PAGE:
Sunday, August 9, 2009

New server (expanded)

I'm the sysadmin at Sprend.
In this post I'll expand on Arnes previous post (read that one first), and dive into technical details.
So consider yourself warned, this is gonna be fairly nerdy stuff :)
(Actually the Wikipedia geek article has a better explanation on the subject of nerds, but when I was a teenager me and my friends here in Sweden always called ourselves nerds, so that's the expression I'm sticking to)

Regarding the Java threads eating 99% CPU:
This might in part have been caused by us running Linux kernel 2.6.18 or Tomcat 5.5.20, but most likely the reason was Java 5.0.10 (it's hard to know since we were too lazy to do any serious debugging or profiling).
Also, the Java threads regularly allocated more memory than they were assigned, sometimes to the point of starving the machine of memory, at which point the kernel (or rather its dreaded OOM Killer) always made the unfortunate choice of killing MySQL instead of something less important, in order to free up memory.
(I didn't know about the oom_adj setting at the time. Not that it would have helped considering that Java and MySQL were the only things consuming any significant amount of memory on the server, and both of them had to stay alive)

Aside from CPU usage being reduced on the new server, memory is not "leaking" anymore and Java & MySQL are using fewer threads.
That's partly due to the faster CPU (dual core Athlon 64 5200+) but also because of more efficient software versions: kernel 2.6.3x, Java 6.x, Tomcat 6.x and MySQL 5.x
When things were at their worst on the old server, Java grew towards 200 threads and 1 GiB of RAM (the server only had 1 GiB of RAM, but no swap because that would have hurt our disk performance even more). MySQL 4.1.22 behaved more gracefully and stayed below 50 threads and 100 MiB of RAM. On the new server Java stays below 300 MiB of RAM and 120 threads. MySQL stays below 50 MiB of RAM and 25 threads. Java now seldom occupy more than 100% of one CPU core (often much less than that) and MySQL consumes virtually zero CPU (and that's how it should be).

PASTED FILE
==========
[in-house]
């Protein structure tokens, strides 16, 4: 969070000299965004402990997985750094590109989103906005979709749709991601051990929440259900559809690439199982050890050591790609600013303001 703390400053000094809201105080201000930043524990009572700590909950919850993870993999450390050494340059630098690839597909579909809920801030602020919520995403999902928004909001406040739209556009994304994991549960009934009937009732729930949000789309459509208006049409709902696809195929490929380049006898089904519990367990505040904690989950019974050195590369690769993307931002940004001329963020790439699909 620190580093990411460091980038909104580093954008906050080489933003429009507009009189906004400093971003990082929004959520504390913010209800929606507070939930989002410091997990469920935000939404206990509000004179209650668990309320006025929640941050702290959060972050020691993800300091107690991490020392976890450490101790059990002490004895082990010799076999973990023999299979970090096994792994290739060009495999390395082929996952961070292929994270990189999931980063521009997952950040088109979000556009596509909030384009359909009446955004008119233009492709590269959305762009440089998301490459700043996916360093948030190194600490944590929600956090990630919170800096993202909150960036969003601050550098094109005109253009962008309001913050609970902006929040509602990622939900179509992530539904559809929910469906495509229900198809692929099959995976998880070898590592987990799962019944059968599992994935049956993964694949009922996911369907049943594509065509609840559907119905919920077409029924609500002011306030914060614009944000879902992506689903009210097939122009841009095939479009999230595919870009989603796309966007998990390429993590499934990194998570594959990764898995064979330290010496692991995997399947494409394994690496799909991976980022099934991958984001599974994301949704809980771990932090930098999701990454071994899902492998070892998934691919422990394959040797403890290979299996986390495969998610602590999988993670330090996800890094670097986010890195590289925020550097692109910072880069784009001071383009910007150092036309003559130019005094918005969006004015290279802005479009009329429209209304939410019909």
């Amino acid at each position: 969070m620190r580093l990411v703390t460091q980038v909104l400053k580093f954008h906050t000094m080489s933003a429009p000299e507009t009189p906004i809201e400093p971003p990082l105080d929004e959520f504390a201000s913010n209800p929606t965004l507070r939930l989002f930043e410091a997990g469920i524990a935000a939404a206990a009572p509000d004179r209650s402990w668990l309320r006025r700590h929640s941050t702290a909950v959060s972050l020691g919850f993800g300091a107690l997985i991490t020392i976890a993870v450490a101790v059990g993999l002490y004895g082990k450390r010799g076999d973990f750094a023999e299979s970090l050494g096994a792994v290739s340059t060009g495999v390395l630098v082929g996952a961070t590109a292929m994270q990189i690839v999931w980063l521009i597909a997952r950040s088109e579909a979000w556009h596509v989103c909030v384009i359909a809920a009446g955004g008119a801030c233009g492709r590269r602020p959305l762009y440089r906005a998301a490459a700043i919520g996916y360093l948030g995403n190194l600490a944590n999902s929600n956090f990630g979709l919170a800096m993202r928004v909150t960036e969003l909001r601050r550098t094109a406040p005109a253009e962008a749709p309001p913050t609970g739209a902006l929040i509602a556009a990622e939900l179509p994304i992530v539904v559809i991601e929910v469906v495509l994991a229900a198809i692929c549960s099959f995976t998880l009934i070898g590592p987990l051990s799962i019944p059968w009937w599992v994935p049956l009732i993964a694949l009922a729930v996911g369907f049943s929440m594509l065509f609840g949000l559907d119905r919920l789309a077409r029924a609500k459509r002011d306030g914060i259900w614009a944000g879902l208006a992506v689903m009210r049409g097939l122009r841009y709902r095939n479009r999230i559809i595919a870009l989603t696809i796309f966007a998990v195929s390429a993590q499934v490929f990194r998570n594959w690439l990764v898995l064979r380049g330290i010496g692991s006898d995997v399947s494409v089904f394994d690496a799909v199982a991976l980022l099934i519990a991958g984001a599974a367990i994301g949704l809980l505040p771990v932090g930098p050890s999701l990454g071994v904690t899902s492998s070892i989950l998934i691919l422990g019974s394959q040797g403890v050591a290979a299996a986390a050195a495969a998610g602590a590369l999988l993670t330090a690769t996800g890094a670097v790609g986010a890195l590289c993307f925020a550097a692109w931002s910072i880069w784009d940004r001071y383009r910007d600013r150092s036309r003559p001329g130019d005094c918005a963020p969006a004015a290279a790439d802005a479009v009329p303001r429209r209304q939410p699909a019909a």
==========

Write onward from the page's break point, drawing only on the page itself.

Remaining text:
We had some other minor problems with Java and MySQL as well that disappeared on the new server.
As a consequence Java and MySQL is roughly an order of magnitude more stable now, which is quite nice for me since I don't need to babysit them anymore.

Regarding moving the db from the USB flash drives to the hard drives:
The reason was that the USB drives are slow when MySQL is doing something that causes heavy and sustained disk IO.
Which is not a surprise considering that USB flash drives typically have IO throughput of merely 5-15 MiB/s.

Also, I separated the system disk (which holds the operating system) from the data disk (which holds the files being uploaded and downloaded to/from
The reason to separate the system disk from the data disk is performance - concurrent reads and writes in particular.
And why is that necessary?
Well, our internet connection is a dedicated 100/100 Mbit/s full duplex ethernet line. This means what we can push a maximum of 25 MiB/s through the line.
That's nothing for our SATA-300 hard drives which I've measured to push approximately 100 MiB/s of sequential IO per drive at peak performance.
But, and this is the crux, at peak hours (noon, afternoon and evenings) we typically have something like 30 to 40 simultaneous file transfers in progress.